Lucian made his way into the river, almost falling in several times. Eventually, he stabilised himself of ‘the rock of time’. As his pocket watch struck midnight, Lucian shouted for all his life was worth:

“Zalmoxis, master of the underworld and eternal life, I call upon your powers, come to this place, come to this place”

At which point a great wind stirred, the waters first raged even more violently as if reluctant to heed the command, but then slowed and indeed, as promised, formed 2 high walls, one either side of Lucian. He turned to the north, cupped his hands, dug into the wall, and took some water and drank. He then repeated this on the south wall. At which point, he repeated the phrase

“Zalmoxis, master of the underworld and eternal life, I call upon your powers, come to this place, come to this place’

Suddenly, Lucian felt a hugely powerful force rip through him, compressing him, almost crushing him. His skin was shrinking all over his body. He looked down at his hands and legs and realised he had indeed, become a small boy. The walls of water began to collapse, so Lucian jumped to safety just in time. At which point, the winds subsided, and the river returned to its fast, aggressive self.

Bartolomeu reappeared, also much younger, and took young master Lucian by the hand, and they set out for home, camping nearby to get some sleep, then returning to Pitesti the next day. They returned to the Lucians house, and sure enough, found Lusu sound asleep in bed. Without pause, Lucian placed the gold nuggets in his father’s pockets, and ran out of the house to the local police station, to report his father for suspected theft. The police officer took Lucian home, believing the story to be fantasy, but on waking Lusu, he asked him to empty his trouser pockets. To his amazement, sure enough, there was the gold. Lusu, completely shocked and lost for words, offered only puzzling explanations. At which point, the policeman took Lusu into custody. He made contact with the Mine owners and reported the matter to them. They requested the return of the items and instantly dismissed Lusu from his job. Lusu for his crime was held in custody for one month. The whole town spoke of his crimes and at first disowned him. But on his release, Lucian decided to tell the police that he, in fact, found the nuggets in the fields around the castle and had blamed it on his father so he would lose his job and be able to stay home more often with the family. Charges were eventually dropped but Lusu’s employers did not believe the story and refused to rehire him. His mother and father punished Lucian greatly for his deed and he promised to never repeat his behaviour.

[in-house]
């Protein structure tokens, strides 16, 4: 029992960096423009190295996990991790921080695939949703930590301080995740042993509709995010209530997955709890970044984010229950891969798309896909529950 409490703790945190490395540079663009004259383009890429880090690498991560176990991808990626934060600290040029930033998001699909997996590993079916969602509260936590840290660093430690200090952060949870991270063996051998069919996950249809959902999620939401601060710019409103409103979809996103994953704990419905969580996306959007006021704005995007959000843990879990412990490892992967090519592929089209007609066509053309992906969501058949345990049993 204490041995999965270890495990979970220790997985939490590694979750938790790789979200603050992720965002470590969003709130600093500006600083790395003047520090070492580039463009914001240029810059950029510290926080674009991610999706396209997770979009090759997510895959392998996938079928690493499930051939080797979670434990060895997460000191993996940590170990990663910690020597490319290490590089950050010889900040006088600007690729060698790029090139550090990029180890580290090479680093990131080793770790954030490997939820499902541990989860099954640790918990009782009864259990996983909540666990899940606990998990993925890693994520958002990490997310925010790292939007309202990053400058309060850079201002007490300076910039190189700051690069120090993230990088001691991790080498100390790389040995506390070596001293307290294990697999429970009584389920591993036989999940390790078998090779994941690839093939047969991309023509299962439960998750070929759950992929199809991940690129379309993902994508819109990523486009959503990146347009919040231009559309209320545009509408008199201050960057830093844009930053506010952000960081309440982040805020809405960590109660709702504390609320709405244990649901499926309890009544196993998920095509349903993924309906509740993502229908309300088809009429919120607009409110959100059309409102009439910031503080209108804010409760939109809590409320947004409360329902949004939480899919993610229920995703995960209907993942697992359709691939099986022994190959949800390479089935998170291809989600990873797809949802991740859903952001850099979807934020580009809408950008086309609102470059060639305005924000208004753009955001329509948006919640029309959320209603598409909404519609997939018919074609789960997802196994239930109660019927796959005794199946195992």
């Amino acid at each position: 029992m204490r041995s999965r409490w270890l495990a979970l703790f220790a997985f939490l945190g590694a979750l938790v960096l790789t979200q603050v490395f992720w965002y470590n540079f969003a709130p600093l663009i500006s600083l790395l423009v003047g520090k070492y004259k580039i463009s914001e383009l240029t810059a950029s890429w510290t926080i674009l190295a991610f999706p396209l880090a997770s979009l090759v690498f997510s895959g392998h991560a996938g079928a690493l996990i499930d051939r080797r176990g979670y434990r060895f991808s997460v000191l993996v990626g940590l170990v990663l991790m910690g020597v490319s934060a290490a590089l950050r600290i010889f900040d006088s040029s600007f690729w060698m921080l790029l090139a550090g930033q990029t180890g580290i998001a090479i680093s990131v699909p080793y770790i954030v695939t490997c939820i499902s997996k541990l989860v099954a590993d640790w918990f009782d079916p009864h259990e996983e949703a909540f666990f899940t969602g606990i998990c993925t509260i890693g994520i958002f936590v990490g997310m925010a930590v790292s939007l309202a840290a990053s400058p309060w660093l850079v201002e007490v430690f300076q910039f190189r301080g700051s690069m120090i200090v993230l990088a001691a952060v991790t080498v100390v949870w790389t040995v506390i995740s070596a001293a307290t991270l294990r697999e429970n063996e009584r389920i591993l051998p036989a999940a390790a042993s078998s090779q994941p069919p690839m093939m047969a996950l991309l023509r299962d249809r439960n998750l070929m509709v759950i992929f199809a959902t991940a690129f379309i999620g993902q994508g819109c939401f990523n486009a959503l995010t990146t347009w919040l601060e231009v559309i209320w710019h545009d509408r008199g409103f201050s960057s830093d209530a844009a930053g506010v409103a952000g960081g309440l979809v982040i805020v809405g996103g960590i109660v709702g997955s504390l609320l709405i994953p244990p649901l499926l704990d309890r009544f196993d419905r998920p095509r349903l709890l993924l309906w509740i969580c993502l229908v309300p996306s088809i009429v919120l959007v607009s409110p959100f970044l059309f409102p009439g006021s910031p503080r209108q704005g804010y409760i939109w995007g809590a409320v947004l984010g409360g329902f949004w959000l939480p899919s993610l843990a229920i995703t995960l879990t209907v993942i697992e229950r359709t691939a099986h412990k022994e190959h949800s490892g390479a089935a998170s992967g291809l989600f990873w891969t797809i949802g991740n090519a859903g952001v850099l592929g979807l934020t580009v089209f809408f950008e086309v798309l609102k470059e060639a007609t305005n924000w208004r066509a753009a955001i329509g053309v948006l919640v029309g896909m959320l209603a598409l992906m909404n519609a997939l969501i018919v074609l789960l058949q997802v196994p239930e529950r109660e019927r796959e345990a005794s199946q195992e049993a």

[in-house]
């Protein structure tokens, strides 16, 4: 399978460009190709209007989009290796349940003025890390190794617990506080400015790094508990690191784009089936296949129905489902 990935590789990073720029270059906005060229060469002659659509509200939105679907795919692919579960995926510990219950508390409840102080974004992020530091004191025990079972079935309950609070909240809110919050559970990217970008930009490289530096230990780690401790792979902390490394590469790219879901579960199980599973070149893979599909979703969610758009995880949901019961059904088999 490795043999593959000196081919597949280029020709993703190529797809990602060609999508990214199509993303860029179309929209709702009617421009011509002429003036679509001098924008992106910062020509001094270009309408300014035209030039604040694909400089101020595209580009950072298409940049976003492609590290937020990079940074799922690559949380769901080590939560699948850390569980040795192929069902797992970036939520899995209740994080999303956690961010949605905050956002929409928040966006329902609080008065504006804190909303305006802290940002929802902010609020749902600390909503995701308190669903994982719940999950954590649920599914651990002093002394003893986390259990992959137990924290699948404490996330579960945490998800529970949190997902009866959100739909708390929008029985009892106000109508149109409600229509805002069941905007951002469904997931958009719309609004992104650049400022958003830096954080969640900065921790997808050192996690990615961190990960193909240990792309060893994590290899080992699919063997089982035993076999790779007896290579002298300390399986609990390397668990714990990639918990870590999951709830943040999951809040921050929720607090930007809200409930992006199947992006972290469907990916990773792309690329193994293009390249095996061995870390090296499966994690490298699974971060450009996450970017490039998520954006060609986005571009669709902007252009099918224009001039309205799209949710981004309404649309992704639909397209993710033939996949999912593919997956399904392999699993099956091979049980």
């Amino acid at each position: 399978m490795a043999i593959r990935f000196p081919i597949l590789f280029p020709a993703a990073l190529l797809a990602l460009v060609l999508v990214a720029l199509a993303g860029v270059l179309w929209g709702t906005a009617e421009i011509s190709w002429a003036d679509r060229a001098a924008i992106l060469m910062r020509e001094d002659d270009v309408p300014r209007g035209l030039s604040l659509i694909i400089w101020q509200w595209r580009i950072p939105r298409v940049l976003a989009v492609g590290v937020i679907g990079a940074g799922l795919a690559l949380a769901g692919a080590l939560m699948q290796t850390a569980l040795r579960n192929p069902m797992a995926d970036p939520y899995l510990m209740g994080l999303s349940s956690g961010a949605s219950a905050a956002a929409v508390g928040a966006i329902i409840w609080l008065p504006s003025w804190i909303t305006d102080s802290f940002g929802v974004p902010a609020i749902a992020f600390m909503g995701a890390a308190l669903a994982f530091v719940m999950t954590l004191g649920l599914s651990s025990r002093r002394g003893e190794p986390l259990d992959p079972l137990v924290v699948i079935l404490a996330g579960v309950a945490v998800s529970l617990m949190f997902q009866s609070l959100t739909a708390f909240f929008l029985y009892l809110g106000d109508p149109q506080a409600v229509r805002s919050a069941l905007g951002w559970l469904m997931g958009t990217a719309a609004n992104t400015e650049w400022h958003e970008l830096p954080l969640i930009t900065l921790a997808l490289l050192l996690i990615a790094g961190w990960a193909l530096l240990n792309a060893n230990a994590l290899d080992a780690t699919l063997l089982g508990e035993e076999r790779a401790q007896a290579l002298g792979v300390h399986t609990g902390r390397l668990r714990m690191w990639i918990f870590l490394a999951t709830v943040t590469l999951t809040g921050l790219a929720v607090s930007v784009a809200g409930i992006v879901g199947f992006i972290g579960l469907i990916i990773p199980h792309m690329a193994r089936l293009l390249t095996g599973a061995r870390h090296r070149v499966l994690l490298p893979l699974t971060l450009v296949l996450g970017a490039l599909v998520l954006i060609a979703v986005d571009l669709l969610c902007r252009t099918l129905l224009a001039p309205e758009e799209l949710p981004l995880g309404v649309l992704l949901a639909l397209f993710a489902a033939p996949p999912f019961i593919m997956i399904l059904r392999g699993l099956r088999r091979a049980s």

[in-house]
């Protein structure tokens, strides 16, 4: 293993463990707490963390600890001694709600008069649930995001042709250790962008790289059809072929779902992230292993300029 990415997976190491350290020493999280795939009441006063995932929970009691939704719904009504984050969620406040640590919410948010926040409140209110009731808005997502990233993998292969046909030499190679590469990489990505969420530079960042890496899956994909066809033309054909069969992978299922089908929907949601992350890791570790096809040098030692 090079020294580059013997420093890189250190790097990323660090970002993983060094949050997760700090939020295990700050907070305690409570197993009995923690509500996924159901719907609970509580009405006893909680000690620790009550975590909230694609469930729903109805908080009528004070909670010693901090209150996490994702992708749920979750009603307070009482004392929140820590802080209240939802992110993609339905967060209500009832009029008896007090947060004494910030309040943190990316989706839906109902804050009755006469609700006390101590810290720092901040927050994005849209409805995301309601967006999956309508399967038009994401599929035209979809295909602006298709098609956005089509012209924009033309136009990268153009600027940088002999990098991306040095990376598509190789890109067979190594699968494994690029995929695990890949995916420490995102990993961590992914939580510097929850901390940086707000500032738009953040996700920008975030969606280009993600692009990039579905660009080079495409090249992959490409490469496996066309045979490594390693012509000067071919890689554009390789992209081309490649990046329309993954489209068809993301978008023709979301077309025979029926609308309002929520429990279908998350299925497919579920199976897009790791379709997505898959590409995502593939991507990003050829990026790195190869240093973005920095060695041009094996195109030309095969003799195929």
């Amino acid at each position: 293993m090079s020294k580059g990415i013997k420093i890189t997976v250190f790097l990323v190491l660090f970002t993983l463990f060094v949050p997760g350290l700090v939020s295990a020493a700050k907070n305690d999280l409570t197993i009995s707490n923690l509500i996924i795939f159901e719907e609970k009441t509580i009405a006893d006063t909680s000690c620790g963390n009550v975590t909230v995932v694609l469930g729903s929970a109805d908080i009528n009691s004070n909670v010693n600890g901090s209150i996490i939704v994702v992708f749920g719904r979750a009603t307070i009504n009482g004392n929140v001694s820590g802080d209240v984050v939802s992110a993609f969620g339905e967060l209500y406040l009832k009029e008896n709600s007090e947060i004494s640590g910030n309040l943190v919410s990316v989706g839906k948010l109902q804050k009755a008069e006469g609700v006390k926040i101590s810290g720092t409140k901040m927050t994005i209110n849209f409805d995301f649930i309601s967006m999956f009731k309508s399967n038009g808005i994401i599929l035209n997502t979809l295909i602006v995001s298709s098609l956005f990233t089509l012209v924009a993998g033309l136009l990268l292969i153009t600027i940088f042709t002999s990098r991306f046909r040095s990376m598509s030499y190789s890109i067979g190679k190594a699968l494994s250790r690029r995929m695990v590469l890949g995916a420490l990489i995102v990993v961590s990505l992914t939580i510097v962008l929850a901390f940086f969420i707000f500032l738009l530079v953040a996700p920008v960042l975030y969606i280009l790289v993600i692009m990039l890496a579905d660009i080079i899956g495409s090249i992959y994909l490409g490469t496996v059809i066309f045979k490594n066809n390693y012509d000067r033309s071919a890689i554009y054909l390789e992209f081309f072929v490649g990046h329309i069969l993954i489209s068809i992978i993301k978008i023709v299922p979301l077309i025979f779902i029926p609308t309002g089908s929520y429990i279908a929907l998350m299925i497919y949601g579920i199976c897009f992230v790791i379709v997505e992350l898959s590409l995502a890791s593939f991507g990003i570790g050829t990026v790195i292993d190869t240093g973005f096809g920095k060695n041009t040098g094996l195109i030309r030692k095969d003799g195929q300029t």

Lusu and Mariela led a happy and fulfilling life together into old age, and Lucian became a leading national expert in ancient history, but he never repeated the true story.

The end.

What parallels do you draw from this? what lessons? Please comment below, and please share the story on Facebook if you liked it.

Please seek permission before republishing, copying part or all of this story, by writing to damian.galvin@whitemountain.ro